The One Leg Stand Field Sobriety Test

Transcript of “The One Leg Stand Field Sobriety Test”

Author: Steven Oberman

Click here to listen to the podcast.

Originally Posted: June 2, 2011

Have you driven by a police officer watching someone standing on one leg on the side of the road? Then you’ve likely observed someone taking a standardized field sobriety test.

This is your host, Steve Oberman, and in this episode I will provide a summary of the standardized one leg stand test. As a certified DUI detection and standardized field sobriety test instructor, I assure you it takes days of classroom and laboratory setting training to thoroughly understand the intricacies of this standardized field sobriety test, so keep in mind that this is only an overview.

This podcast will be much more meaningful if you have first listened to my previous podcast entitled, “The History of Field Sobriety Tests.” So, if you haven’t already listened to that episode, I recommend you do so before continuing.

Now, allow me to describe to you the procedures and scoring of the one leg stand test.

The instructions for this test are given to the subject while the subject stands with his feet together, and arms down at his side until told to start. After that, the subject is told to stand on one leg, holding the other foot approximately six inches off the ground pointed forward so that it is approximately parallel to the ground. While standing, the subject is to count out loud (one thousand and one, one thousand and two, and so on). The subject is to keep his arms at his sides at all times and watch the raised foot. The officer is then supposed to demonstrate a portion of the test before asking the subject to begin.

During the actual performance of the test, the officer is to observe the subject from a safe distance, and remain as motionless as possible during the test so as not to interfere. The officer will take special note of four things, which are called “clues.” These clues include:

  1. Swaying while balancing;
  2. Using arms for balance;
  3. Hopping; and
  4. Putting the foot down too soon.

You see, this test is supposed to take approximately 30 seconds. Should the officer observe two or more of these four clues, the subject fails this test as the officer may classify the subject’s blood alcohol level as above the legal limit or too impaired to drive safely.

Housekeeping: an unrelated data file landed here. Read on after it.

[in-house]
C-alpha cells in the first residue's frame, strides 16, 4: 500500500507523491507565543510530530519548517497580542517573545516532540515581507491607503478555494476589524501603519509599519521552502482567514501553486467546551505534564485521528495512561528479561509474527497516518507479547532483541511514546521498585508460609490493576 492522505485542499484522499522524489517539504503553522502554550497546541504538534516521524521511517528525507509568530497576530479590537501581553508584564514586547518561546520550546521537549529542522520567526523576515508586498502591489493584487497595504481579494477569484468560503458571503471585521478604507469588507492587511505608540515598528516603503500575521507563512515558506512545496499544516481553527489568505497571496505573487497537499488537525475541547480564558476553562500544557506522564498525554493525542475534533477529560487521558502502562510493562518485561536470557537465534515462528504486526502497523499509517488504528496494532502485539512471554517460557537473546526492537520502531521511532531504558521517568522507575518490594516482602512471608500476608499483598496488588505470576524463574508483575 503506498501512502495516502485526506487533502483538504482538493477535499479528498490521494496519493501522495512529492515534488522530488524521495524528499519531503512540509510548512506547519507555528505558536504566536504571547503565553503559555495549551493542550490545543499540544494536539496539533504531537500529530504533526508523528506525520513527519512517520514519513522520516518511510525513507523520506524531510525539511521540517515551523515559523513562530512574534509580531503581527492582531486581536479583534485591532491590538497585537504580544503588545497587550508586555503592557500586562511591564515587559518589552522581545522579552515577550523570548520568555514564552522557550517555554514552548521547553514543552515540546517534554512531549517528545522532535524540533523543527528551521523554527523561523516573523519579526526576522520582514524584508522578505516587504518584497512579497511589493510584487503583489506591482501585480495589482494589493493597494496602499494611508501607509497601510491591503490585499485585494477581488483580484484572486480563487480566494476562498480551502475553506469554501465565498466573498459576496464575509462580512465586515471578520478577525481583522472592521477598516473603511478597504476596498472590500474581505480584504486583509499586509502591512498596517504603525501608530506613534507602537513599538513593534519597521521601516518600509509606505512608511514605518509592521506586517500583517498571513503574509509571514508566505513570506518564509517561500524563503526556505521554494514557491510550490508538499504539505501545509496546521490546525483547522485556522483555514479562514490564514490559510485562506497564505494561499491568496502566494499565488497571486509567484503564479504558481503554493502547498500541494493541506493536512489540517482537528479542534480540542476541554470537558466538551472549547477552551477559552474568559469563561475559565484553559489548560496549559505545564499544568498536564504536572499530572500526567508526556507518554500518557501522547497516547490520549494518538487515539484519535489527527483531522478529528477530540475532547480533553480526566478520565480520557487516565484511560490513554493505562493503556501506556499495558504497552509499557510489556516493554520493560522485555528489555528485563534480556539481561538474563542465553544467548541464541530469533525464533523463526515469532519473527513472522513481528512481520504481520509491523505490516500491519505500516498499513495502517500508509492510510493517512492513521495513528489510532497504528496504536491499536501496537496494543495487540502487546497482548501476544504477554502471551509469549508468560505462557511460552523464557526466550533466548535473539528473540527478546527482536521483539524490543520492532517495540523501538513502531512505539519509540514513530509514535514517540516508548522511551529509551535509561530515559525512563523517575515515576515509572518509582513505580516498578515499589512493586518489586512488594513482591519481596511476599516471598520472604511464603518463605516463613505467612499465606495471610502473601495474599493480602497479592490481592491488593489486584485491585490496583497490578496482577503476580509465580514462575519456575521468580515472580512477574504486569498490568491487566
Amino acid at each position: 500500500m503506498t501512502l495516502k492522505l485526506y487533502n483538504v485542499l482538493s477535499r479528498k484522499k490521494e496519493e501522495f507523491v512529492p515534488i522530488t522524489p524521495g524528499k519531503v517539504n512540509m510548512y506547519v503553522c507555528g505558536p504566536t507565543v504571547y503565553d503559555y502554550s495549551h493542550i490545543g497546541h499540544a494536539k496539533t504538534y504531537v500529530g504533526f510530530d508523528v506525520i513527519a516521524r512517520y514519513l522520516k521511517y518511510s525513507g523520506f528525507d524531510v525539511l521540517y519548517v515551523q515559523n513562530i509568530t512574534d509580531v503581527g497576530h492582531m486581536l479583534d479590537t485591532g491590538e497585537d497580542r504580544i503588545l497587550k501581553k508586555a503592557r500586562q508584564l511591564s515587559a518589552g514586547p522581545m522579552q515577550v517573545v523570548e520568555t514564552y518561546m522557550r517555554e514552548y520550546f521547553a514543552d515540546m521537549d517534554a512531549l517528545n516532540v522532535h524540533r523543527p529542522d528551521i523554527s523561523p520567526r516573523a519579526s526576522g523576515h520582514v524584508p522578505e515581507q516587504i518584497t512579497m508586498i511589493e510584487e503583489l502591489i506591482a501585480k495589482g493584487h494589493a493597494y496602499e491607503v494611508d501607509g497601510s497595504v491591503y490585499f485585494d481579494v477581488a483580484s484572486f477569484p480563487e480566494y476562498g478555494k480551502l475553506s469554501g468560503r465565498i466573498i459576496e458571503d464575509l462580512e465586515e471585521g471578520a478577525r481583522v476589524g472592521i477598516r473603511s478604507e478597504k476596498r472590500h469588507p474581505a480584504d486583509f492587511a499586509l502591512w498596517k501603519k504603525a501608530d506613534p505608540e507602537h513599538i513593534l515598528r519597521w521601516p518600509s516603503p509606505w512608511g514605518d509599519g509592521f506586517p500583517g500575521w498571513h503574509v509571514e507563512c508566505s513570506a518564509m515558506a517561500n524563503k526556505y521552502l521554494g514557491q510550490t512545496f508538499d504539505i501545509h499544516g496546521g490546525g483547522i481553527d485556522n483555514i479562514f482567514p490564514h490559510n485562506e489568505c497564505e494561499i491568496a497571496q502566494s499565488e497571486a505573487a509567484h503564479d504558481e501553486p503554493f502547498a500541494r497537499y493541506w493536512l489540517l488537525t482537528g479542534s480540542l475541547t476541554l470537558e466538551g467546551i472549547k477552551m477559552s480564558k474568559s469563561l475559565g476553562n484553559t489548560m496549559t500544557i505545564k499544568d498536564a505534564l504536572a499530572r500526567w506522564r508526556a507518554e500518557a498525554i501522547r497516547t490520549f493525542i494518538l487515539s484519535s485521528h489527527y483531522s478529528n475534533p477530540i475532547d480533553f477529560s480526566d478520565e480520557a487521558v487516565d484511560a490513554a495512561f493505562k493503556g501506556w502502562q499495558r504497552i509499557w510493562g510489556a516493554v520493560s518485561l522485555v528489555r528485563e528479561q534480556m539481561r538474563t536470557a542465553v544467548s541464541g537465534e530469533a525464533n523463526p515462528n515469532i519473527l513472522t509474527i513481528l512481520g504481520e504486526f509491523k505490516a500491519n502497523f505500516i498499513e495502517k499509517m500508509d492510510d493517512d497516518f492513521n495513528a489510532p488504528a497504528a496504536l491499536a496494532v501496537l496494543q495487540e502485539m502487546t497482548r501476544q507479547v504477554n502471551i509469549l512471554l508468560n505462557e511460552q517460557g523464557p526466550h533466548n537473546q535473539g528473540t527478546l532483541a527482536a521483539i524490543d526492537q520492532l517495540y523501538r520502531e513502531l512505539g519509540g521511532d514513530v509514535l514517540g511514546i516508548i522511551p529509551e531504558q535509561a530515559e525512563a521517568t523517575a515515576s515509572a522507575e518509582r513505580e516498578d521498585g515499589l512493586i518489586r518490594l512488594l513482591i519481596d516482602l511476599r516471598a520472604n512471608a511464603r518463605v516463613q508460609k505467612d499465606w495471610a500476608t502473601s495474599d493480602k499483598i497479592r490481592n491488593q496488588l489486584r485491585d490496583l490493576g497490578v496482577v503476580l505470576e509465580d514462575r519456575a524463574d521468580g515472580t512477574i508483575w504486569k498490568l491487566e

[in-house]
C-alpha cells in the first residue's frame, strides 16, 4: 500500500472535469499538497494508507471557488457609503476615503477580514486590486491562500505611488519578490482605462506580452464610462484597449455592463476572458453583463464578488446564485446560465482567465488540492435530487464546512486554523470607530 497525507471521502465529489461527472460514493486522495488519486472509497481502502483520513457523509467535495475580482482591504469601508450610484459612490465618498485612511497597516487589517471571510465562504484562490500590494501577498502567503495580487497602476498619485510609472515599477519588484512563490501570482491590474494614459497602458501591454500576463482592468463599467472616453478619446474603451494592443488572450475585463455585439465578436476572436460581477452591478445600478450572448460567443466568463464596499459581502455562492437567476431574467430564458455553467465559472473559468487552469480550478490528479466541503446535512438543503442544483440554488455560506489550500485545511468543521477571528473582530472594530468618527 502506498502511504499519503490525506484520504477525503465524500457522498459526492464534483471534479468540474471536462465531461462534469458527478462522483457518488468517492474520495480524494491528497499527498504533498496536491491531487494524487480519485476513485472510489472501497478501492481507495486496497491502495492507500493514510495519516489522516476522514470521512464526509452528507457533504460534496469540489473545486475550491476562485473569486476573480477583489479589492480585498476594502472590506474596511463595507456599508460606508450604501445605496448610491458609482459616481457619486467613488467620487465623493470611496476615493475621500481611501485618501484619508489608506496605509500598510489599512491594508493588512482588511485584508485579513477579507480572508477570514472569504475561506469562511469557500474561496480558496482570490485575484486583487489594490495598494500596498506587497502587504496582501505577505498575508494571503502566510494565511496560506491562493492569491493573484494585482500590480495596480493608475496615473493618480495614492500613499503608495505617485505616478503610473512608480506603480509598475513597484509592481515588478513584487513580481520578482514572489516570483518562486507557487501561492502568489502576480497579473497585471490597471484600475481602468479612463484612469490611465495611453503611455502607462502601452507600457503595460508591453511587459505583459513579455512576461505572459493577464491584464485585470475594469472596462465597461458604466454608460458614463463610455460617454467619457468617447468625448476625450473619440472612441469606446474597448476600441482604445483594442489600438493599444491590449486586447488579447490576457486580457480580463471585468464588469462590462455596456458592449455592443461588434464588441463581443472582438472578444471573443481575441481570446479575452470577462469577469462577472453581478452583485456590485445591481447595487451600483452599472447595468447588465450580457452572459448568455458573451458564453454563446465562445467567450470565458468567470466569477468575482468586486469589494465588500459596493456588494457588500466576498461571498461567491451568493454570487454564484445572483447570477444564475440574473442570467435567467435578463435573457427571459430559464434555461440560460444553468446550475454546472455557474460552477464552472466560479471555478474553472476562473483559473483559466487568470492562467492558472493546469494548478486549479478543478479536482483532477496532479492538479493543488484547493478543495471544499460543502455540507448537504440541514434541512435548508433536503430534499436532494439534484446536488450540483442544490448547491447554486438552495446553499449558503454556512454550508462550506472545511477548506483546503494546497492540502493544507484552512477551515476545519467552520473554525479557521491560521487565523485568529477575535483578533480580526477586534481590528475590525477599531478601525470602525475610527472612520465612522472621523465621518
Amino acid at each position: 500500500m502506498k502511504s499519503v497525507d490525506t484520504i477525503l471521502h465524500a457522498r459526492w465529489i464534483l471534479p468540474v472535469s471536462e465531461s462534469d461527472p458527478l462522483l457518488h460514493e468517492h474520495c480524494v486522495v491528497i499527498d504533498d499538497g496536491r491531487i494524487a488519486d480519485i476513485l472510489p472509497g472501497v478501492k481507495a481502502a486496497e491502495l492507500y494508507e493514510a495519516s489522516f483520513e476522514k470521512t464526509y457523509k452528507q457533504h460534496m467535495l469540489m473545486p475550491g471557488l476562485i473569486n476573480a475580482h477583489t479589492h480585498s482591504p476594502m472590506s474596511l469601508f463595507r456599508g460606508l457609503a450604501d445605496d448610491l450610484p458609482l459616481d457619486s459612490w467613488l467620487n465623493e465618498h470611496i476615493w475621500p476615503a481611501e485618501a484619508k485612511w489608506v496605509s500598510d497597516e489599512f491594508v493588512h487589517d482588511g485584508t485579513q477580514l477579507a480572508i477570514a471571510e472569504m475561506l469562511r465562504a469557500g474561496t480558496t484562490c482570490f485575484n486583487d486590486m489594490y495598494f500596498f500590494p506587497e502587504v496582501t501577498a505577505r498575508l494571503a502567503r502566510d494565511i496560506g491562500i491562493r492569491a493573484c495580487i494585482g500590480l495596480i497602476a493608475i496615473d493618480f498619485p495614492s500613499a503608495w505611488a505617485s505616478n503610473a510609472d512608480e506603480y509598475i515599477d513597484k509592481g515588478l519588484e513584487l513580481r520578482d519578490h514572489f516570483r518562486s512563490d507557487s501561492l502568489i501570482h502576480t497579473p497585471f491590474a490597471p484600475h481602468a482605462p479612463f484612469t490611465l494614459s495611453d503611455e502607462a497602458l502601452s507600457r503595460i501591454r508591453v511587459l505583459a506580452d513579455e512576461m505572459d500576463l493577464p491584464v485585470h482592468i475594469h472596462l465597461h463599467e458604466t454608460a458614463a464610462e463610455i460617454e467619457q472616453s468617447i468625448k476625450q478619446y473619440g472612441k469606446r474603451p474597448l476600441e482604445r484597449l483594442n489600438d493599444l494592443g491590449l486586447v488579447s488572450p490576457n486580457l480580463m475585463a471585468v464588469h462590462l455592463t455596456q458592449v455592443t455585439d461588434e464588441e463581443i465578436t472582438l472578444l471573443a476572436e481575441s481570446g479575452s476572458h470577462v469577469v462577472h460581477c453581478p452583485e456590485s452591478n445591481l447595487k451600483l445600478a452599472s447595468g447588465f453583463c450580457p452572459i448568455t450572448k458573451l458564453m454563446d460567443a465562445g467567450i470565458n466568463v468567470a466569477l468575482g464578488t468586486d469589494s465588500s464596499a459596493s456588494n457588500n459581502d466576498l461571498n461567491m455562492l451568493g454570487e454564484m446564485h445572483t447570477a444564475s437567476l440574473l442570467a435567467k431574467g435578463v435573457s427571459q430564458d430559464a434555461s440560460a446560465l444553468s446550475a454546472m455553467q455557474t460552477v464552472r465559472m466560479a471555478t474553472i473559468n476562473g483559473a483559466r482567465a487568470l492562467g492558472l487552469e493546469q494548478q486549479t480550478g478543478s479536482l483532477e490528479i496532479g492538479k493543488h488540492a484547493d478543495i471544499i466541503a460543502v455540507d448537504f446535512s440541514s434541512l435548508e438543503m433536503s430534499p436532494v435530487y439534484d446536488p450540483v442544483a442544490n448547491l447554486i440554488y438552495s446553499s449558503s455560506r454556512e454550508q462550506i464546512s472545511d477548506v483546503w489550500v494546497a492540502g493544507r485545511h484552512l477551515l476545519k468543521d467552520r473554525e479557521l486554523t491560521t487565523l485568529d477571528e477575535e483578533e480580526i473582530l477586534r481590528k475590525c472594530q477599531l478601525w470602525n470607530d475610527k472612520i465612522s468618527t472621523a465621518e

In its original research the National Highway Traffic Safety Administration determined this SFST accurately indicated that a subject’s blood alcohol level was above .10% approximately 65% of the time. This test was the least accurate of the battery of three tests which comprise the standardized field sobriety tests.

But subsequent government research in San Diego, CA reported an 83% accuracy level for the one leg stand test in determining that a subject’s blood alcohol level was above .08%. So it was no longer the least accurate – the walk and turn test took that honor in the San Diego testing.

However, as you may have guessed, I have concerns in the manner in which that study and others were conducted and the conclusions that were reached in those studies. If you try this test while sober, you will likely agree it is difficult to perform without failing. A lawyer experienced in contesting DUI cases can often demonstrate the one leg stand test was given in an inappropriate environment, that instructions were given incorrectly or that the results were interpreted incorrectly.

So, now you have learned more about the procedures and scoring of the one leg stand test, which is part of the National Highway Traffic Safety Administration standardized field sobriety test battery. This test is given by an officer so that a better foundation for an opinion of impairment or estimated blood alcohol content may be made before an arrest decision is reached. This is your host, Steve Oberman, inviting you to join us next time to learn more about the issues relating to the crime of Driving Under the Influence of an Intoxicant.

We hope you enjoyed listening to the DUI law podcast1 produced by the Oberman and Rice Law Firm. You may read about related legal matter on our websites at and or visit our blog at You may also speak to one of our lawyers by calling (865) 249-7200. Until next time, remember to drive safely.

Portions of this podcast were taken from Mr. Oberman’s text, DUI: The Crime and Consequences, Published by West/Thomson Reuters, 2011.See

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